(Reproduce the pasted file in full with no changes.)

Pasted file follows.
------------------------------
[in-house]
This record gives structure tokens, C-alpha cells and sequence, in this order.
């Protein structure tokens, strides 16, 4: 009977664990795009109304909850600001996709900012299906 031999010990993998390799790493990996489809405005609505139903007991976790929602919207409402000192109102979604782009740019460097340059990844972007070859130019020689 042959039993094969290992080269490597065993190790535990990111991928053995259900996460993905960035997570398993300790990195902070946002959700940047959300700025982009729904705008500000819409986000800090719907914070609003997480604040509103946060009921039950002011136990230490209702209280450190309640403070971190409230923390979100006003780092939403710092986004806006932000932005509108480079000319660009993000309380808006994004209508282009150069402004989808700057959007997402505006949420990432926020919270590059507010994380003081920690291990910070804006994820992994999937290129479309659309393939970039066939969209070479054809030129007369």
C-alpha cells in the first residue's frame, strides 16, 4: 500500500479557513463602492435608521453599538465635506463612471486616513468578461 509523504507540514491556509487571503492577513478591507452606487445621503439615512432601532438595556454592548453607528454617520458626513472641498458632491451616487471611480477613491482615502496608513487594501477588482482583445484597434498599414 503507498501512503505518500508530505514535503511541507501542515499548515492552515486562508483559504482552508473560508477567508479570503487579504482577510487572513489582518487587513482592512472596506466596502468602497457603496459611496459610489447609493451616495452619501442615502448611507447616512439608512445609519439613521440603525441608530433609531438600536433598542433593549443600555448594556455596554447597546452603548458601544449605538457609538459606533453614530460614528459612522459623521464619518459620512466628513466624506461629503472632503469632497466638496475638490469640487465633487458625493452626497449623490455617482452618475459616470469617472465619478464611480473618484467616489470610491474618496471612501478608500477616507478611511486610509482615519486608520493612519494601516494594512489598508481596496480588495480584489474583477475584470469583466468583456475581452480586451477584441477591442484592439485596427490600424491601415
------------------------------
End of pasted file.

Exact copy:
[in-house]
This record gives structure tokens, C-alpha cells and sequence, in this order.
């Protein structure tokens, strides 16, 4: 009977664990795009109304909850600001996709900012299906 031999010990993998390799790493990996489809405005609505139903007991976790929602919207409402000192109102979604782009740019460097340059990844972007070859130019020689 042959039993094969290992080269490597065993190790535990990111991928053995259900996460993905960035997570398993300790990195902070946002959700940047959300700025982009729904705008500000819409986000800090719907914070609003997480604040509103946060009921039950002011136990230490209702209280450190309640403070971190409230923390979100006003780092939403710092986004806006932000932005509108480079000319660009993000309380808006994004209508282009150069402004989808700057959007997402505006949420990432926020919270590059507010994380003081920690291990910070804006994820992994999937290129479309659309393939970039066939969209070479054809030129007369």
C-alpha cells in the first residue's frame, strides 16, 4: 500500500479557513463602492435608521453599538465635506463612471486616513468578461 509523504507540514491556509487571503492577513478591507452606487445621503439615512432601532438595556454592548453607528454617520458626513472641498458632491451616487471611480477613491482615502496608513487594501477588482482583445484597434498599414 503507498501512503505518500508530505514535503511541507501542515499548515492552515486562508483559504482552508473560508477567508479570503487579504482577510487572513489582518487587513482592512472596506466596502468602497457603496459611496459610489447609493451616495452619501442615502448611507447616512439608512445609519439613521440603525441608530433609531438600536433598542433593549443600555448594556455596554447597546452603548458601544449605538457609538459606533453614530460614528459612522459623521464619518459620512466628513466624506461629503472632503469632497466638496475638490469640487465633487458625493452626497449623490455617482452618475459616470469617472465619478464611480473618484467616489470610491474618496471612501478608500477616507478611511486610509482615519486608520493612519494601516494594512489598508481596496480588495480584489474583477475584470469583466468583456475581452480586451477584441477591442484592439485596427490600424491601415